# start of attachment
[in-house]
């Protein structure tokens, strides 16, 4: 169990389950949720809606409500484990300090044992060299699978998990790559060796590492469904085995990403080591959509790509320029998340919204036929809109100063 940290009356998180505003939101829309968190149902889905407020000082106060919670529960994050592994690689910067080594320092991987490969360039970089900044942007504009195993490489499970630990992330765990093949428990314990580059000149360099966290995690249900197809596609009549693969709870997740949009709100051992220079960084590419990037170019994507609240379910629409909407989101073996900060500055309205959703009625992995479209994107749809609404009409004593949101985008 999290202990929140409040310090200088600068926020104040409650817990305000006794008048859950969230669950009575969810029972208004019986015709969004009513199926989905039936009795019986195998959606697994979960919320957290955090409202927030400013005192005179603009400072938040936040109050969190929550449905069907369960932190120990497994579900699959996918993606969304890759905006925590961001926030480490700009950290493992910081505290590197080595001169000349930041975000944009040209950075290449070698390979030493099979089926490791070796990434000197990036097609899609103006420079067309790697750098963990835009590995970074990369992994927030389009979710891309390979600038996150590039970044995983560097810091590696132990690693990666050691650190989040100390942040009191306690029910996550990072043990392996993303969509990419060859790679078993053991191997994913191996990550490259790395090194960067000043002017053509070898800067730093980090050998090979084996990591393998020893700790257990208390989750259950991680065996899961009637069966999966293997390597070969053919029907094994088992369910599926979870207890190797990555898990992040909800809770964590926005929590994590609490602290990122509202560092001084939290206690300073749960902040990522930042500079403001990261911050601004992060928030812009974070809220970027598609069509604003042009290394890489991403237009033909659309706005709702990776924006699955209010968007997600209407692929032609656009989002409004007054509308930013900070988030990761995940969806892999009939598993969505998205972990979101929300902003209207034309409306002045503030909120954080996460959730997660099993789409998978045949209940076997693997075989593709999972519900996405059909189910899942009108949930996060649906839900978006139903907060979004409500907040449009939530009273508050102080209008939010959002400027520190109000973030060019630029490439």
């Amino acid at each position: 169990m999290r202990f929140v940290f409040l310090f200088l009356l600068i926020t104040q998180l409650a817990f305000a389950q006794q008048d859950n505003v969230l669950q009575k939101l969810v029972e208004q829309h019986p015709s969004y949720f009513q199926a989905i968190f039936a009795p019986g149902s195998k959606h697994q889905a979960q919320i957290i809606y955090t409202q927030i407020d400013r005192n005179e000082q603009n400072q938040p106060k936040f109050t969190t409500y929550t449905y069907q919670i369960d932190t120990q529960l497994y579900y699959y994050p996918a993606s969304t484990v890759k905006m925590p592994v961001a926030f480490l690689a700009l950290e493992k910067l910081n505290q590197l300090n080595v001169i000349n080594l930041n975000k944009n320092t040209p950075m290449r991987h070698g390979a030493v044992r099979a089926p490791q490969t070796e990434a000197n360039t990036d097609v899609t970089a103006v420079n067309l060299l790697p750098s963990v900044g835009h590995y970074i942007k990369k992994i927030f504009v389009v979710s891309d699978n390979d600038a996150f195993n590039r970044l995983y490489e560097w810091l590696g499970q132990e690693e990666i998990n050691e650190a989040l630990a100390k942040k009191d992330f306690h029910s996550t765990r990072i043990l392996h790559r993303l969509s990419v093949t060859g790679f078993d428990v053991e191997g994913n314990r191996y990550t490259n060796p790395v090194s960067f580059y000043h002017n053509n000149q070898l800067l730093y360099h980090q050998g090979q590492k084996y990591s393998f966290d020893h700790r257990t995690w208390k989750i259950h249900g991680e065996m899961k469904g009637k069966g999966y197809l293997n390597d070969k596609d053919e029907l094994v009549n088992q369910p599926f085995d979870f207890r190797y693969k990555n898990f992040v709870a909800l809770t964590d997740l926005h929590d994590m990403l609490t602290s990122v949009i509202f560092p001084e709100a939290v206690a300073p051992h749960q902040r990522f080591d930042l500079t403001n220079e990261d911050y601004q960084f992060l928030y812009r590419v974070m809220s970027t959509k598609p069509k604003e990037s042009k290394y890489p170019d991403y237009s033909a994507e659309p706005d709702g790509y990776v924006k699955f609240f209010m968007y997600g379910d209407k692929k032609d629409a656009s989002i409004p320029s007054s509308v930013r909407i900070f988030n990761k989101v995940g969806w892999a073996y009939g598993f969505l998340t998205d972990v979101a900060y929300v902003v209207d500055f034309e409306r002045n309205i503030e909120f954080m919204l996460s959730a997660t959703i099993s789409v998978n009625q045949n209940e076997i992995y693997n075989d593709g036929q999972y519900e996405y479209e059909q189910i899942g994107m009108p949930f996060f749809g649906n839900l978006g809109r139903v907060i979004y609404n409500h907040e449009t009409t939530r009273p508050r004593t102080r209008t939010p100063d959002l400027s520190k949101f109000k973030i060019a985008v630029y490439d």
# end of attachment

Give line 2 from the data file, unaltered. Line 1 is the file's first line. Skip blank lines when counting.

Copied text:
């Protein structure tokens, strides 16, 4: 169990389950949720809606409500484990300090044992060299699978998990790559060796590492469904085995990403080591959509790509320029998340919204036929809109100063 940290009356998180505003939101829309968190149902889905407020000082106060919670529960994050592994690689910067080594320092991987490969360039970089900044942007504009195993490489499970630990992330765990093949428990314990580059000149360099966290995690249900197809596609009549693969709870997740949009709100051992220079960084590419990037170019994507609240379910629409909407989101073996900060500055309205959703009625992995479209994107749809609404009409004593949101985008 999290202990929140409040310090200088600068926020104040409650817990305000006794008048859950969230669950009575969810029972208004019986015709969004009513199926989905039936009795019986195998959606697994979960919320957290955090409202927030400013005192005179603009400072938040936040109050969190929550449905069907369960932190120990497994579900699959996918993606969304890759905006925590961001926030480490700009950290493992910081505290590197080595001169000349930041975000944009040209950075290449070698390979030493099979089926490791070796990434000197990036097609899609103006420079067309790697750098963990835009590995970074990369992994927030389009979710891309390979600038996150590039970044995983560097810091590696132990690693990666050691650190989040100390942040009191306690029910996550990072043990392996993303969509990419060859790679078993053991191997994913191996990550490259790395090194960067000043002017053509070898800067730093980090050998090979084996990591393998020893700790257990208390989750259950991680065996899961009637069966999966293997390597070969053919029907094994088992369910599926979870207890190797990555898990992040909800809770964590926005929590994590609490602290990122509202560092001084939290206690300073749960902040990522930042500079403001990261911050601004992060928030812009974070809220970027598609069509604003042009290394890489991403237009033909659309706005709702990776924006699955209010968007997600209407692929032609656009989002409004007054509308930013900070988030990761995940969806892999009939598993969505998205972990979101929300902003209207034309409306002045503030909120954080996460959730997660099993789409998978045949209940076997693997075989593709999972519900996405059909189910899942009108949930996060649906839900978006139903907060979004409500907040449009939530009273508050102080209008939010959002400027520190109000973030060019630029490439």